What do recent DOL opinions on FMLA mean for intermittent leave and holidays?

In the realm of employment law, the Family Medical Leave Act (FMLA) stands as a cornerstone, providing employees with up to 12 weeks of unpaid and job-protected leave for qualifying family and medical reasons. While the FMLA is undeniably beneficial to countless workers, its complex regulations often pose challenges for both employees and employers. The Achilles Group recognizes the intricacies involved in compliance with FMLA regulations and aims to shed light on recent U.S. Department of Labor (DOL) opinion letters addressing two critical issues: the use of intermittent leave for reduced work hours and the impact of holidays on FMLA calculations.

Intermittent Leave for Reduced Work Hours:

In a pivotal opinion letter dated February 9, 2023, the DOL addressed a query regarding the use of intermittent leave to indefinitely reduce an employee’s workday. The case involved an employee with a chronic medical issue preventing them from working the full 10-hour shifts required by their position. The DOL’s response clarified that the employee could indeed utilize FMLA leave intermittently to work a reduced number of hours per day or week. Moreover, the DOL emphasized that this intermittent leave could persist until fully exhausted. This conclusion implies that, in cases where FMLA leave remains unused, an employee may continue working on a reduced schedule indefinitely without jeopardizing their FMLA rights.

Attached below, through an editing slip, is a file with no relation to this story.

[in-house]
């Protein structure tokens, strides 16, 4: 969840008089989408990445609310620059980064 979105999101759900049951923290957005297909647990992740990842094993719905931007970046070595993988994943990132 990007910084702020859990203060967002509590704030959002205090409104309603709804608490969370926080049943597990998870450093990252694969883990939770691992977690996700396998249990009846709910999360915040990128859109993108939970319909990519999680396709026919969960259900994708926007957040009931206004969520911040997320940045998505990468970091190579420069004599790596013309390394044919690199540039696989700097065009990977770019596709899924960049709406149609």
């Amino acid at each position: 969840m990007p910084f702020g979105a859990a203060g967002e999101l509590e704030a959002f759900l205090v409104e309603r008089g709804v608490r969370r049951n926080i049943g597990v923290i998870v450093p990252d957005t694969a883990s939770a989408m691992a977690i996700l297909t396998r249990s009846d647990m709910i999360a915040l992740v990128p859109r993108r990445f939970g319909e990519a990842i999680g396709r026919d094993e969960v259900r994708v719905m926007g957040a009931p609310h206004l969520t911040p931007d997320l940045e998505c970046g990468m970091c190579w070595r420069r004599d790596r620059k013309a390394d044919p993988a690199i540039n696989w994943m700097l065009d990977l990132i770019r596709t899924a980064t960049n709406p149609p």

Holiday Impact on FMLA Leave Calculation:

In a subsequent opinion letter issued on May 30, 2023, the DOL addressed the often-misunderstood relationship between holidays and FMLA leave. The inquiry sought clarification on whether and how holidays impact FMLA leave calculations. The DOL reaffirmed its longstanding rule, stating that holidays do not affect FMLA calculations if the employee was on FMLA leave for the entire week. However, when a holiday coincides with a week where the employee took less than a full workweek of FMLA leave, the holiday is not considered FMLA leave. The DOL emphasized that in such instances, the calculation should involve dividing the amount of FMLA leave taken (excluding the holiday) by the total workweek (including the holiday).

The Complexity of FMLA Regulations:

The Achilles Group recognizes that FMLA regulations are intricate and demand nuanced analysis, especially from employers and managers. These recent DOL opinion letters underscore the necessity for businesses to stay abreast of evolving regulatory opinions, no matter the complexity. Remaining in compliance with the FMLA requires proactive efforts to understand and implement these nuanced interpretations to ensure the well-being of both employees and the organization.

As the landscape of employment law continues to evolve, the Achilles Group remains committed to providing valuable insights into complex issues such as FMLA compliance. The recent DOL opinion letters offer clarity on intermittent leave and holiday impact, reinforcing the importance of a thorough understanding of FMLA regulations. By staying informed and adapting to these regulatory nuances, employers can navigate FMLA complexities effectively, fostering a workplace environment that prioritizes both legal compliance and the well-being of its workforce.

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